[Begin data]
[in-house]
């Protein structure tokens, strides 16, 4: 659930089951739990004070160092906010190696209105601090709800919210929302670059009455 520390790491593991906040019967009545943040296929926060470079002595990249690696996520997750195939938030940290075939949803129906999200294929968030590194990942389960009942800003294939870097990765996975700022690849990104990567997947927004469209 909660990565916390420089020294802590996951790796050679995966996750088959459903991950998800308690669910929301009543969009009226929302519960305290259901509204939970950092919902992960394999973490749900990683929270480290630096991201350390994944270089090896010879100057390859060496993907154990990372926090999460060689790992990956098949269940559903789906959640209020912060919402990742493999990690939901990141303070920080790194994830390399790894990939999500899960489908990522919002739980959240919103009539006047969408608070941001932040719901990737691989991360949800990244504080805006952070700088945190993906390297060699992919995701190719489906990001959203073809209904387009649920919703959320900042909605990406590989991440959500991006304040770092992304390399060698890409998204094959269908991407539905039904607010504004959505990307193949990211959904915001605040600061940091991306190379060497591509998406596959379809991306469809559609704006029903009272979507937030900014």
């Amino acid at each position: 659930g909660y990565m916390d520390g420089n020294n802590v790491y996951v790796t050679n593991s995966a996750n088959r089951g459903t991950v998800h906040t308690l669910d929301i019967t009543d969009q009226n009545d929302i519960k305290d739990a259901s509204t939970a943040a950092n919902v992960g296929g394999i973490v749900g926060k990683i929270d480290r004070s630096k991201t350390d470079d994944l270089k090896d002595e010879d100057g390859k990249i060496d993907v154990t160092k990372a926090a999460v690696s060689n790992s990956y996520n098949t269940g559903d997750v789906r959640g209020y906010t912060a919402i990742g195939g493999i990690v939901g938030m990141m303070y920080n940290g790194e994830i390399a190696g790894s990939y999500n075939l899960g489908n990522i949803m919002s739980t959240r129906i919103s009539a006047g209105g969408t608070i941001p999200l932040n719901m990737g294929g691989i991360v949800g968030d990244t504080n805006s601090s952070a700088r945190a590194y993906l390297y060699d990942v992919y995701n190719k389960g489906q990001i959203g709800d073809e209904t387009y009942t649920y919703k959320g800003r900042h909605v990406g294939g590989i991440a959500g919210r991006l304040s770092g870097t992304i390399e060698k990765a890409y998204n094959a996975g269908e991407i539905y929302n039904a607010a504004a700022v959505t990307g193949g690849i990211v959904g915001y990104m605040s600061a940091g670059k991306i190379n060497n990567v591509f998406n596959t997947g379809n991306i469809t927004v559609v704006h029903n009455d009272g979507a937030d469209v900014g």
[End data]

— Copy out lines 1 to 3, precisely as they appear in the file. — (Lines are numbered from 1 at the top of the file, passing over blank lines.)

[in-house]
């Protein structure tokens, strides 16, 4: 659930089951739990004070160092906010190696209105601090709800919210929302670059009455 520390790491593991906040019967009545943040296929926060470079002595990249690696996520997750195939938030940290075939949803129906999200294929968030590194990942389960009942800003294939870097990765996975700022690849990104990567997947927004469209 909660990565916390420089020294802590996951790796050679995966996750088959459903991950998800308690669910929301009543969009009226929302519960305290259901509204939970950092919902992960394999973490749900990683929270480290630096991201350390994944270089090896010879100057390859060496993907154990990372926090999460060689790992990956098949269940559903789906959640209020912060919402990742493999990690939901990141303070920080790194994830390399790894990939999500899960489908990522919002739980959240919103009539006047969408608070941001932040719901990737691989991360949800990244504080805006952070700088945190993906390297060699992919995701190719489906990001959203073809209904387009649920919703959320900042909605990406590989991440959500991006304040770092992304390399060698890409998204094959269908991407539905039904607010504004959505990307193949990211959904915001605040600061940091991306190379060497591509998406596959379809991306469809559609704006029903009272979507937030900014």
């Amino acid at each position: 659930g909660y990565m916390d520390g420089n020294n802590v790491y996951v790796t050679n593991s995966a996750n088959r089951g459903t991950v998800h906040t308690l669910d929301i019967t009543d969009q009226n009545d929302i519960k305290d739990a259901s509204t939970a943040a950092n919902v992960g296929g394999i973490v749900g926060k990683i929270d480290r004070s630096k991201t350390d470079d994944l270089k090896d002595e010879d100057g390859k990249i060496d993907v154990t160092k990372a926090a999460v690696s060689n790992s990956y996520n098949t269940g559903d997750v789906r959640g209020y906010t912060a919402i990742g195939g493999i990690v939901g938030m990141m303070y920080n940290g790194e994830i390399a190696g790894s990939y999500n075939l899960g489908n990522i949803m919002s739980t959240r129906i919103s009539a006047g209105g969408t608070i941001p999200l932040n719901m990737g294929g691989i991360v949800g968030d990244t504080n805006s601090s952070a700088r945190a590194y993906l390297y060699d990942v992919y995701n190719k389960g489906q990001i959203g709800d073809e209904t387009y009942t649920y919703k959320g800003r900042h909605v990406g294939g590989i991440a959500g919210r991006l304040s770092g870097t992304i390399e060698k990765a890409y998204n094959a996975g269908e991407i539905y929302n039904a607010a504004a700022v959505t990307g193949g690849i990211v959904g915001y990104m605040s600061a940091g670059k991306i190379n060497n990567v591509f998406n596959t997947g379809n991306i469809t927004v559609v704006h029903n009455d009272g979507a937030d469209v900014g």